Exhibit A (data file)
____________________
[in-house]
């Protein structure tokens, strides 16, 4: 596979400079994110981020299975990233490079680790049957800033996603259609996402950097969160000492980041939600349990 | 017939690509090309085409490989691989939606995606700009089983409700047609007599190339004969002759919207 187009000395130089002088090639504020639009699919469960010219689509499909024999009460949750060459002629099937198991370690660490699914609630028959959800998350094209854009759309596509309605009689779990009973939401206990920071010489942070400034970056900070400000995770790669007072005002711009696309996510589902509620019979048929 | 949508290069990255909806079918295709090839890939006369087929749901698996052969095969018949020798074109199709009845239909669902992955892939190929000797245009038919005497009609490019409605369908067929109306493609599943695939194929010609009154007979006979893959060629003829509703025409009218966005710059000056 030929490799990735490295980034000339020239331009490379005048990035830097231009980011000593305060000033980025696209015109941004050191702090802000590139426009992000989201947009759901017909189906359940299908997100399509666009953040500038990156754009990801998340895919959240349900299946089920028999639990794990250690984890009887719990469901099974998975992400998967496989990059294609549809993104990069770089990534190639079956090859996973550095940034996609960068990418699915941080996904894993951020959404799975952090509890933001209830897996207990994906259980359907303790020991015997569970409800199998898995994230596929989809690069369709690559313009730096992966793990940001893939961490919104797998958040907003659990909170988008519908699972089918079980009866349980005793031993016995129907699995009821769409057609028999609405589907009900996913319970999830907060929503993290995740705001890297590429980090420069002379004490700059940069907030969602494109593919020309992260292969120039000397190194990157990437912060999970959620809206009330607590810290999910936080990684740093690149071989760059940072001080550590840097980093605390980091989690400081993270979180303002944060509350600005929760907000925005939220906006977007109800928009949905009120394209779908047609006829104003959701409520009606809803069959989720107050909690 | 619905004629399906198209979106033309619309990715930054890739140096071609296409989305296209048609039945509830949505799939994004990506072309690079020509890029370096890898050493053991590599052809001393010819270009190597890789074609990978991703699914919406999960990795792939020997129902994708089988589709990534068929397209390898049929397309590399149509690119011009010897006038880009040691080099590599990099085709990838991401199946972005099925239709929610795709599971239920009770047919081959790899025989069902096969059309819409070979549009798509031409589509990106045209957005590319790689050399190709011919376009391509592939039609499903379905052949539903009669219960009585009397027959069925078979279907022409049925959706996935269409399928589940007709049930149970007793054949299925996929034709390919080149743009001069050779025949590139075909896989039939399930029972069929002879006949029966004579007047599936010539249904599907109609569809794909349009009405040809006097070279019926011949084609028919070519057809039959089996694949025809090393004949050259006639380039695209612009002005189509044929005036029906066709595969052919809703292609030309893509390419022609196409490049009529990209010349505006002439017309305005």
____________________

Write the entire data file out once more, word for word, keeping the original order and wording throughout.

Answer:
[in-house]
């Protein structure tokens, strides 16, 4: 596979400079994110981020299975990233490079680790049957800033996603259609996402950097969160000492980041939600349990 | 017939690509090309085409490989691989939606995606700009089983409700047609007599190339004969002759919207 187009000395130089002088090639504020639009699919469960010219689509499909024999009460949750060459002629099937198991370690660490699914609630028959959800998350094209854009759309596509309605009689779990009973939401206990920071010489942070400034970056900070400000995770790669007072005002711009696309996510589902509620019979048929 | 949508290069990255909806079918295709090839890939006369087929749901698996052969095969018949020798074109199709009845239909669902992955892939190929000797245009038919005497009609490019409605369908067929109306493609599943695939194929010609009154007979006979893959060629003829509703025409009218966005710059000056 030929490799990735490295980034000339020239331009490379005048990035830097231009980011000593305060000033980025696209015109941004050191702090802000590139426009992000989201947009759901017909189906359940299908997100399509666009953040500038990156754009990801998340895919959240349900299946089920028999639990794990250690984890009887719990469901099974998975992400998967496989990059294609549809993104990069770089990534190639079956090859996973550095940034996609960068990418699915941080996904894993951020959404799975952090509890933001209830897996207990994906259980359907303790020991015997569970409800199998898995994230596929989809690069369709690559313009730096992966793990940001893939961490919104797998958040907003659990909170988008519908699972089918079980009866349980005793031993016995129907699995009821769409057609028999609405589907009900996913319970999830907060929503993290995740705001890297590429980090420069002379004490700059940069907030969602494109593919020309992260292969120039000397190194990157990437912060999970959620809206009330607590810290999910936080990684740093690149071989760059940072001080550590840097980093605390980091989690400081993270979180303002944060509350600005929760907000925005939220906006977007109800928009949905009120394209779908047609006829104003959701409520009606809803069959989720107050909690 | 619905004629399906198209979106033309619309990715930054890739140096071609296409989305296209048609039945509830949505799939994004990506072309690079020509890029370096890898050493053991590599052809001393010819270009190597890789074609990978991703699914919406999960990795792939020997129902994708089988589709990534068929397209390898049929397309590399149509690119011009010897006038880009040691080099590599990099085709990838991401199946972005099925239709929610795709599971239920009770047919081959790899025989069902096969059309819409070979549009798509031409589509990106045209957005590319790689050399190709011919376009391509592939039609499903379905052949539903009669219960009585009397027959069925078979279907022409049925959706996935269409399928589940007709049930149970007793054949299925996929034709390919080149743009001069050779025949590139075909896989039939399930029972069929002879006949029966004579007047599936010539249904599907109609569809794909349009009405040809006097070279019926011949084609028919070519057809039959089996694949025809090393004949050259006639380039695209612009002005189509044929005036029906066709595969052919809703292609030309893509390419022609196409490049009529990209010349505006002439017309305005």